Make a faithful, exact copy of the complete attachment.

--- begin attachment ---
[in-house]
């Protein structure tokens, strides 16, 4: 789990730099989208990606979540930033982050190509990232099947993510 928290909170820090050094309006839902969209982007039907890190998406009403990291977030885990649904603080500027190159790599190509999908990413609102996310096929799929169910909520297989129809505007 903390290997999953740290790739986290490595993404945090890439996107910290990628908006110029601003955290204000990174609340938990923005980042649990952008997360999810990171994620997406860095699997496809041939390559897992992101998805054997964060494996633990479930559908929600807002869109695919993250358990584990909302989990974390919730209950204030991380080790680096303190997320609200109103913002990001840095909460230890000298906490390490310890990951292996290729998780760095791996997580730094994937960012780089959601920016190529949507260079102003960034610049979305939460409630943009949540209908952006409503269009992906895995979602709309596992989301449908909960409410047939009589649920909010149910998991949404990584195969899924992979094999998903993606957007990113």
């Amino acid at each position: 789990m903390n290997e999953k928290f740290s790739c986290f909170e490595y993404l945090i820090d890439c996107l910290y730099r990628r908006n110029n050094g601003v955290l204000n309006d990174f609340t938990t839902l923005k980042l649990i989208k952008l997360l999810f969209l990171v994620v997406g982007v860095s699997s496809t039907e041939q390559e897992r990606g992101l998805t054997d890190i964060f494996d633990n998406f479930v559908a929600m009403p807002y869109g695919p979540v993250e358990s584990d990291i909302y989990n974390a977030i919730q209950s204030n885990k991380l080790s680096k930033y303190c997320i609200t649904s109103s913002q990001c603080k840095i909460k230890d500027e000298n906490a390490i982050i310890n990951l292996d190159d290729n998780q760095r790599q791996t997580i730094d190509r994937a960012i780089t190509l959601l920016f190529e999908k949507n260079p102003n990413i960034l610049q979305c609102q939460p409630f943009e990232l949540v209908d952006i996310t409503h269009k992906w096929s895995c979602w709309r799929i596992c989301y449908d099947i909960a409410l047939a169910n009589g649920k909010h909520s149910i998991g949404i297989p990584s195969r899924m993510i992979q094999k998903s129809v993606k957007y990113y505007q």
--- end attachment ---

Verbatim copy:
[in-house]
């Protein structure tokens, strides 16, 4: 789990730099989208990606979540930033982050190509990232099947993510 928290909170820090050094309006839902969209982007039907890190998406009403990291977030885990649904603080500027190159790599190509999908990413609102996310096929799929169910909520297989129809505007 903390290997999953740290790739986290490595993404945090890439996107910290990628908006110029601003955290204000990174609340938990923005980042649990952008997360999810990171994620997406860095699997496809041939390559897992992101998805054997964060494996633990479930559908929600807002869109695919993250358990584990909302989990974390919730209950204030991380080790680096303190997320609200109103913002990001840095909460230890000298906490390490310890990951292996290729998780760095791996997580730094994937960012780089959601920016190529949507260079102003960034610049979305939460409630943009949540209908952006409503269009992906895995979602709309596992989301449908909960409410047939009589649920909010149910998991949404990584195969899924992979094999998903993606957007990113």
């Amino acid at each position: 789990m903390n290997e999953k928290f740290s790739c986290f909170e490595y993404l945090i820090d890439c996107l910290y730099r990628r908006n110029n050094g601003v955290l204000n309006d990174f609340t938990t839902l923005k980042l649990i989208k952008l997360l999810f969209l990171v994620v997406g982007v860095s699997s496809t039907e041939q390559e897992r990606g992101l998805t054997d890190i964060f494996d633990n998406f479930v559908a929600m009403p807002y869109g695919p979540v993250e358990s584990d990291i909302y989990n974390a977030i919730q209950s204030n885990k991380l080790s680096k930033y303190c997320i609200t649904s109103s913002q990001c603080k840095i909460k230890d500027e000298n906490a390490i982050i310890n990951l292996d190159d290729n998780q760095r790599q791996t997580i730094d190509r994937a960012i780089t190509l959601l920016f190529e999908k949507n260079p102003n990413i960034l610049q979305c609102q939460p409630f943009e990232l949540v209908d952006i996310t409503h269009k992906w096929s895995c979602w709309r799929i596992c989301y449908d099947i909960a409410l047939a169910n009589g649920k909010h909520s149910i998991g949404i297989p990584s195969r899924m993510i992979q094999k998903s129809v993606k957007y990113y505007q």